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What every Dimension Lumber Grader Trainee Should Know

What Every Dimension Lumber Grader Trainee Should Know

If you are learning to grade Dimension Lumber for the first time, there are some basic facts and skills that you should study and practice before working with your trainer. Following is a list of these along with some tips, and further clarifications of rules that have proven vital to mastering the art of lumber grading. Studying, practicing, and memorization of these will speed up your training process.

Learn the Tape Measure

First and foremost you should be comfortable with reading a tape measure and good at estimating the size of one inch and smaller fractions like 1/2”, 1/4”, 1/8” and 1/16”.

To learn the tape start at one inch and find the half way point or the ½” mark. Try to draw a line one inch long and ½” long on a sheet of paper without looking at the tape. Measure your estimate, then make any necessary corrections to your estimates and repeat the process until you are very accurate. Understand that the smaller fractions on the tape are made by continually dividing each fraction in half, creating twice as many pieces. So when you cut ½” lengths in half you create four pieces or ¼’s from the two halves. Cut the 4 quarters in half and you create eight pieces or eighths. Cut the eight pieces in half and you create sixteen pieces, or 1/16’s. You can do this exercise on a sheet of paper. It does not have to be to scale. Just draw a line and start by dividing it in half. Now start to name each line from left to right. The first mark shows the 1/16 of an inch space, the second mark is 2 sixteenths or 1/8”. The third mark is 3/16”, the fourth is 4/16’s or a quarter of an inch. Keep counting until you can name each mark on the tape from 0 to 1”.

It goes like this; 1/16, 1/8, 3/16, 1/4, 5/16, 3/8, 7/16, 1/2, 9/16, 5/8, 11/16, 3/4, 13/16, 7/8, 15/16, 1”

Study this until you are very confident that you can read the tape, and perhaps more importantly you can visualize very accurately how big each fraction of an inch is. You should know how to count from zero to 1” by 1/16’s of one inch and you should be able to draw a line the size of each fraction fairly accurately. Measure familiar items and know their sizes. The more you practice the better you will be at estimating the size of defects and characteristics.

Tips:

  • The width of your thumb at the knuckle is about one inch
  • Your finger nail or tip of the pinky is about 1/2” wide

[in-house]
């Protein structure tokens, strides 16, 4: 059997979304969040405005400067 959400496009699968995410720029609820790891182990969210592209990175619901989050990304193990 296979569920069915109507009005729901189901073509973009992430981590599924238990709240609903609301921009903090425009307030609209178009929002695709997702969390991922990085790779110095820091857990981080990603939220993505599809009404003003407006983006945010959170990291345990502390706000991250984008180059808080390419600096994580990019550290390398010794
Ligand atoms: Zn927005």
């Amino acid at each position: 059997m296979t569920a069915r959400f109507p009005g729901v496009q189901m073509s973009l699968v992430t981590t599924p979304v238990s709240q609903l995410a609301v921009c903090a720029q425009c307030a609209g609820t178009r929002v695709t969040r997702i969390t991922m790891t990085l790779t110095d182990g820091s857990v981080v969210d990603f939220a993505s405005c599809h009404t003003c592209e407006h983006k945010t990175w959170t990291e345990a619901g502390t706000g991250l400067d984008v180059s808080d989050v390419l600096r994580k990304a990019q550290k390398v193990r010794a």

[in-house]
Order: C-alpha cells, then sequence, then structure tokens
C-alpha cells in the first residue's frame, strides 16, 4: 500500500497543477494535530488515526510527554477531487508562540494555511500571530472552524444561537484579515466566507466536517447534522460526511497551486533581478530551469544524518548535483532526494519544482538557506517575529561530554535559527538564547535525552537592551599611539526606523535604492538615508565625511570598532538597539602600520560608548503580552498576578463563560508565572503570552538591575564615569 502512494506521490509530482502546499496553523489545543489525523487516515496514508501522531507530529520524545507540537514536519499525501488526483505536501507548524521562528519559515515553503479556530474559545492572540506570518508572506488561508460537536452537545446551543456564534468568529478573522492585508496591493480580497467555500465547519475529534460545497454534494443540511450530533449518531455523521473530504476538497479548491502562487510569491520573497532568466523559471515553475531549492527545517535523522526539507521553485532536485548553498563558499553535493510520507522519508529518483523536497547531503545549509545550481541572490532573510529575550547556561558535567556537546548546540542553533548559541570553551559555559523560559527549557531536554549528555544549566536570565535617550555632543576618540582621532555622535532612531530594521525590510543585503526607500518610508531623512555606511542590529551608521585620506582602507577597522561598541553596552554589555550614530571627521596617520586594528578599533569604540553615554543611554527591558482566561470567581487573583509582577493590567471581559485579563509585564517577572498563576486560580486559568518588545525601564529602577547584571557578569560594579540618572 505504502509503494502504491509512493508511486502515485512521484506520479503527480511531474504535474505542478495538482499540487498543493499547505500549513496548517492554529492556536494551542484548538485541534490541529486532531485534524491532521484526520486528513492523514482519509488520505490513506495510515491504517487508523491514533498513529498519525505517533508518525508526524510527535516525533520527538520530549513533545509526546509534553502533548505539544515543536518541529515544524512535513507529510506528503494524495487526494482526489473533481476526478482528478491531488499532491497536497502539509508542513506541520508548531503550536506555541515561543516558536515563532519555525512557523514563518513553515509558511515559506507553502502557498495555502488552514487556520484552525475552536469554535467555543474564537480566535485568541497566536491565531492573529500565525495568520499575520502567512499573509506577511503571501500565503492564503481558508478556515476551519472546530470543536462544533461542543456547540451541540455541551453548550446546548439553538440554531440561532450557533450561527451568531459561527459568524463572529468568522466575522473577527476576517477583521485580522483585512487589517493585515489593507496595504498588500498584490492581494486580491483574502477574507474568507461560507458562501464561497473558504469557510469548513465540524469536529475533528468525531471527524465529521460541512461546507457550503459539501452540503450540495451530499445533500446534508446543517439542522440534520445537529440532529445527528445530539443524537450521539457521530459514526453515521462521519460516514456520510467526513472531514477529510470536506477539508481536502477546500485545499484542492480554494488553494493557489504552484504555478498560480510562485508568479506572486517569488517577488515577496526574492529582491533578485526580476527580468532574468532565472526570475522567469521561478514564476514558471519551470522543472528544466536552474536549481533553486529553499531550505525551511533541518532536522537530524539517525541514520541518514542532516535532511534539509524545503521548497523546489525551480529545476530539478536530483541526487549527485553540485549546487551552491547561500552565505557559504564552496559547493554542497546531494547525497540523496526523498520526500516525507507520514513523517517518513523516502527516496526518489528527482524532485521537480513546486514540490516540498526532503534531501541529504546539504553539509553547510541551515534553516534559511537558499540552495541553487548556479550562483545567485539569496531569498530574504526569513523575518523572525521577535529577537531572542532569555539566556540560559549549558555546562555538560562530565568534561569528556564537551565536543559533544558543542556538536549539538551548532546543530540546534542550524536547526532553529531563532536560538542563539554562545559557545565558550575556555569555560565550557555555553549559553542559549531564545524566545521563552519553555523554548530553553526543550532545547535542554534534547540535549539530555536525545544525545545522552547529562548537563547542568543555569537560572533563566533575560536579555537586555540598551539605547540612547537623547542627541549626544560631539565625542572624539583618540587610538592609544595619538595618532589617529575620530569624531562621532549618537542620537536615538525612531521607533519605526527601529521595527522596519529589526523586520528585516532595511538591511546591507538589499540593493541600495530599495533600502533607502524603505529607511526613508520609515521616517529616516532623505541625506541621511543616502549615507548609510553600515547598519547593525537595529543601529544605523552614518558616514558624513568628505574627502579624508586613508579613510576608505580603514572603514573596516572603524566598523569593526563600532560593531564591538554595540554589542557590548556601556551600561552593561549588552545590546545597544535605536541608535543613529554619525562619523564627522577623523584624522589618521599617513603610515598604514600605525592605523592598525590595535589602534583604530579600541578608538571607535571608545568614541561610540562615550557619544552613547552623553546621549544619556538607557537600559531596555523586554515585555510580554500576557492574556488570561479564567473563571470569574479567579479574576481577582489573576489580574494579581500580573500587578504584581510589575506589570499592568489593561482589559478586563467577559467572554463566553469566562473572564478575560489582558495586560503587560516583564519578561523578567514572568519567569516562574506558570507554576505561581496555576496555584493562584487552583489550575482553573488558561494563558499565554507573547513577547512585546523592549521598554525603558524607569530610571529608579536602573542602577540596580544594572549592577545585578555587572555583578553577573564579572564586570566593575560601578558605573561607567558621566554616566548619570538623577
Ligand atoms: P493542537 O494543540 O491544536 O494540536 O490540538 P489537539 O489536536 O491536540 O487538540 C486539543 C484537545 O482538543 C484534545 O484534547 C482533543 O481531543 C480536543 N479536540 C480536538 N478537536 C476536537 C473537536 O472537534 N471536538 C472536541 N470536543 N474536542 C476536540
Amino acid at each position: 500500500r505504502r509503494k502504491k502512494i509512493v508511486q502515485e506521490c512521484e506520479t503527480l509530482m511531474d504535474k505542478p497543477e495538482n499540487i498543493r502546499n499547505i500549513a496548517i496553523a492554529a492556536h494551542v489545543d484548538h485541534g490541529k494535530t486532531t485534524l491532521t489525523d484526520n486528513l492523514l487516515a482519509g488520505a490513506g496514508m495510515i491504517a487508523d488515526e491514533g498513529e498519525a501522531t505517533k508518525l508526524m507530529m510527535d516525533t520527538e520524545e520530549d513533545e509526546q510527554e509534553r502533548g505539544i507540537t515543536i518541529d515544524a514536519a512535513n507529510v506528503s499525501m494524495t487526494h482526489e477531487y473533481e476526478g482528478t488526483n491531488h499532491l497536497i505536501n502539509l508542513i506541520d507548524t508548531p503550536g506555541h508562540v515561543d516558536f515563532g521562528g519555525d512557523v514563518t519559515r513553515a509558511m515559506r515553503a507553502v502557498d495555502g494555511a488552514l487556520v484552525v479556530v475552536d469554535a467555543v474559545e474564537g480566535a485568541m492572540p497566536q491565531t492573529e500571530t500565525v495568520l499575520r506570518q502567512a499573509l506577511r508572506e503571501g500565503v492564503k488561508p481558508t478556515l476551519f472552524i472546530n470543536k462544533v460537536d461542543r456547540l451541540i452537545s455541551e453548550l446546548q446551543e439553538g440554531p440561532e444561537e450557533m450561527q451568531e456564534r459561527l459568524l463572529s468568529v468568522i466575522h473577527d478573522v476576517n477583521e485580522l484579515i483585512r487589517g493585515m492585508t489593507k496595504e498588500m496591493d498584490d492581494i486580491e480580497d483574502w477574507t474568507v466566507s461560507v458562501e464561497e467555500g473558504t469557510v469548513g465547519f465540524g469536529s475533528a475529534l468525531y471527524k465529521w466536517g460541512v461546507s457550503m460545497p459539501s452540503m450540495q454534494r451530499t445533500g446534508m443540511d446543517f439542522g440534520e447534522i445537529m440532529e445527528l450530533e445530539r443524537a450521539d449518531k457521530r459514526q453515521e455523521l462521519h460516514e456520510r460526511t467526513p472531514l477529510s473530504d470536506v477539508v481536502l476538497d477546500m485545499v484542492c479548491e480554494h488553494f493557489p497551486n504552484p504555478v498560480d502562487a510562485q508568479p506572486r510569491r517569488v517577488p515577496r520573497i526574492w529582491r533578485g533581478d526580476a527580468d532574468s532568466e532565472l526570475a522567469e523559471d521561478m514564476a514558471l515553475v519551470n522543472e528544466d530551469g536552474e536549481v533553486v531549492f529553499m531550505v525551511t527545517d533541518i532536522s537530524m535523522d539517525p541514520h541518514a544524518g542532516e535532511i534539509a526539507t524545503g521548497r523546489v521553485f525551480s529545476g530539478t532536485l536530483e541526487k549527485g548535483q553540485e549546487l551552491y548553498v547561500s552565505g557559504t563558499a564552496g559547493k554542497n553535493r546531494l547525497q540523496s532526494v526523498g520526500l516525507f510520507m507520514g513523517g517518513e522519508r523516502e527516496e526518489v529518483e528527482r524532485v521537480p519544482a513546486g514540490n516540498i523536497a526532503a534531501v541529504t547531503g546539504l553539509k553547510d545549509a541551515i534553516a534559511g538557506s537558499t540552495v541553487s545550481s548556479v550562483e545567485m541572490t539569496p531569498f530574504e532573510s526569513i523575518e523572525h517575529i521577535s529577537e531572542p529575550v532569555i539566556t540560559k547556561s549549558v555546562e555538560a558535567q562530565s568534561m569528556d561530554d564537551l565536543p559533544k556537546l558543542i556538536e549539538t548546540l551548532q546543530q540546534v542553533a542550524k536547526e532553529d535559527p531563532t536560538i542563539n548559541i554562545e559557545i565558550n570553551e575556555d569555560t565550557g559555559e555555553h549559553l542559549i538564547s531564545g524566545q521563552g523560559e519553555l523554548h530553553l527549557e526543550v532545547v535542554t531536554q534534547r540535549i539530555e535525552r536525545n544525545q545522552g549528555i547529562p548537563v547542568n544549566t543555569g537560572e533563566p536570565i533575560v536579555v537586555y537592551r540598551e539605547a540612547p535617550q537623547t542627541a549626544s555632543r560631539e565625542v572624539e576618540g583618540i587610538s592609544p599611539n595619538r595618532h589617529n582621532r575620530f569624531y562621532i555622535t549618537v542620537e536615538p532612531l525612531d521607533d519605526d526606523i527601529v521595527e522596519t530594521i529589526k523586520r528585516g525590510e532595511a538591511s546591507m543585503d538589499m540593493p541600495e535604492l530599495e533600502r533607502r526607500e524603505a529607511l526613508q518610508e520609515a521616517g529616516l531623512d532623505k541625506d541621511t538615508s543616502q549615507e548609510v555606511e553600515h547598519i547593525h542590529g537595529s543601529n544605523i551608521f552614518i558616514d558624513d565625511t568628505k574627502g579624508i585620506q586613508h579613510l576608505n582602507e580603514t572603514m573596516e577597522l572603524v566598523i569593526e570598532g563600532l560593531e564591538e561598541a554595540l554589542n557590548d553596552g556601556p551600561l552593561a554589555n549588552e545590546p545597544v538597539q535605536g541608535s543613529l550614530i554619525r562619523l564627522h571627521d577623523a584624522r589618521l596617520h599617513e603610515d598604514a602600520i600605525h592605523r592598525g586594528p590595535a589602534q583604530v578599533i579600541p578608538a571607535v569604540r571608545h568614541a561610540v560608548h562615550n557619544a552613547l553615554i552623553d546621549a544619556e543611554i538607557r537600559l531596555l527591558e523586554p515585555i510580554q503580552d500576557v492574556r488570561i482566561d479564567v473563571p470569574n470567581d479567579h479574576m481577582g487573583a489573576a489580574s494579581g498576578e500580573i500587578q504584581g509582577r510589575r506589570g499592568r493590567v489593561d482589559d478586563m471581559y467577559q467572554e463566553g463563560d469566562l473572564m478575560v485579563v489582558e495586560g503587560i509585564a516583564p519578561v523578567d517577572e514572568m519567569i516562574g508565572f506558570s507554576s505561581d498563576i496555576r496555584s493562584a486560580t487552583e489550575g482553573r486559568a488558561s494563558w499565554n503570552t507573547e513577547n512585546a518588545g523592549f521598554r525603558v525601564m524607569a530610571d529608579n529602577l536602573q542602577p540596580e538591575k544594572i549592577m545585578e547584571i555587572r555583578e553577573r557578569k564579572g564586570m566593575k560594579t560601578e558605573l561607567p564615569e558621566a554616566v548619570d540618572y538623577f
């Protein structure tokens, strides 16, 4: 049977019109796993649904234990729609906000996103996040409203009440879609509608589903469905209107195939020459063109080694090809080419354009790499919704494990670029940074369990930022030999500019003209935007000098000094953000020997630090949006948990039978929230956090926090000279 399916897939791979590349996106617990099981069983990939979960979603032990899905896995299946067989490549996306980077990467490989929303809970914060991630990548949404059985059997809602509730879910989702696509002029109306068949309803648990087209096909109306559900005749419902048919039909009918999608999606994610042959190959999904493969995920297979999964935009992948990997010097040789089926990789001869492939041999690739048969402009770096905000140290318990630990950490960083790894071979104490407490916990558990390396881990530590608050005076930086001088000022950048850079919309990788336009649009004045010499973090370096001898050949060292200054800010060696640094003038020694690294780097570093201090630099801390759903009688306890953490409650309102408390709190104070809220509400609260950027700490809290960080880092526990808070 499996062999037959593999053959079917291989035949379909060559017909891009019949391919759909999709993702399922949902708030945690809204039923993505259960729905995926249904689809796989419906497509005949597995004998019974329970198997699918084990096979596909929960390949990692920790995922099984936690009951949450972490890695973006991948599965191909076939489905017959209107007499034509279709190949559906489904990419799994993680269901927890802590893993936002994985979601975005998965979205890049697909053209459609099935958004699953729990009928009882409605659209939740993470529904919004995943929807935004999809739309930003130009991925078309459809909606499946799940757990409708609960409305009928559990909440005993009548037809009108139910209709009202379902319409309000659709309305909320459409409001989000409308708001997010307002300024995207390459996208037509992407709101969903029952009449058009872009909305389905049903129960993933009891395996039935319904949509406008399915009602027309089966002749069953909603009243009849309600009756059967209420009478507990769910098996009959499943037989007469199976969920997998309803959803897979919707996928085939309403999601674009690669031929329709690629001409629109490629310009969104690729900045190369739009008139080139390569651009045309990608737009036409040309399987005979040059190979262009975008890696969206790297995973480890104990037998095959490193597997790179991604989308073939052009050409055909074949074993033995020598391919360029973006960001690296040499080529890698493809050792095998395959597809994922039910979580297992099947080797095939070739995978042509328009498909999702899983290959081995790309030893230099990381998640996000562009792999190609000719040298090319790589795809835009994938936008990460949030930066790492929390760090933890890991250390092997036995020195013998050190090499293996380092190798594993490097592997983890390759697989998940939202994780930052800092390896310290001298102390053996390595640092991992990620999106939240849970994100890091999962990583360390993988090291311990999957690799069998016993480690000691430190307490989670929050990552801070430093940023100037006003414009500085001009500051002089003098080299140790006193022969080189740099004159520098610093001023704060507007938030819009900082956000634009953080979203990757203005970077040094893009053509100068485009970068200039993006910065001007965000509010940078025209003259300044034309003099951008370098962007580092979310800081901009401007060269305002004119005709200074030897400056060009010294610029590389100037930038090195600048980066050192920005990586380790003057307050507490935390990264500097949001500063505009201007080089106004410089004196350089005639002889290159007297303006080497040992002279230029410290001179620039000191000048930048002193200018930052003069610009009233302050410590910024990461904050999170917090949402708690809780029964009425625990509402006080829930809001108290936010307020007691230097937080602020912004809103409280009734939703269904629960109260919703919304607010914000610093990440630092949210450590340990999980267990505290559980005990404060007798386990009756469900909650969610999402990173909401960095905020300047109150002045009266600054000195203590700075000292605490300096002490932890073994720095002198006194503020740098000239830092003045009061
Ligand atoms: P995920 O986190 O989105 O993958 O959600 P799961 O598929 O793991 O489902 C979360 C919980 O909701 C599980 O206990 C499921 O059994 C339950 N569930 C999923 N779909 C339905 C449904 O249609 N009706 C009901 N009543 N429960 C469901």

• A penny is about 3/4” wide
  • A quarter is about 1” wide
  • A is nickel is about 7/8”
  • A soda can is 2 1/2” wide

 
Study Basic Fractions

Grader trainees must be comfortable with some basic fractions. Study and know the order, from smallest to largest for these basic fractions; 1/4, 1/3, 1/2, 2/3, and 3/4’s. Without measuring, practice marking off the wide face of each width of lumber that you are learning to grade into 1/4’s, 1/3’s, 1/2, 2/3’s and 3/4’s. This will aid in judging the size of knots and holes, wane and decay.

You should also know actual thickness of nominal 2” Dimension lumber is 1 ½”. From this you should know that:

  • 1/2 the edge = 3/4”
  • 1/3 the edge = 1/2”
  • 2/3 the edge = 1”
  • 1/4 the edge = 3/8”
  • 1/8 the edge = 3/16”

Start this practice by visually estimating and marking the edge in the above fractions with a pencil. Then measure your marks and make any necessary corrections. Knowing every piece is 1 1/2” thick and understanding how to divide the edge into the above fractions will help you greatly when judging the size of knots, holes, and wane.

Know your Lumber Sizes

Make sure that you know the actual width of each size that they are learning to grade.

  • 2×4 is 3 ½” wide.
  • 2×6 is 5 ½” wide.
  • 2×8 is 7 1/4” wide.
  • 2×10 is 9 1/4” wide.
  • 2×12 is 11 1/4” wide.

You must memorize these widths.

Knowing the distance to 1/2 the width in every size you will be grading is also very helpful. Measure ½ the width for each size and write these numbers down. Memorize them all.

Other Tips and Information

These other tips require some basic understanding of the defects and characteristics of dimension lumber and some understanding of how knots in dimension lumber are evaluated. You will learn the significance of these as your training progresses.  These tips and explanations will make more sense after you have covered everything with your trainer or when you have completed your initial course work. Knowing these facts ahead of time will speed your training.

Knots

  • No.1 edge knots occupy about ¼ the cross section.
  • No.2 edge knots can occupy about 1/3 the cross section.
  • No. 3 edge knots can occupy about ½ the cross section.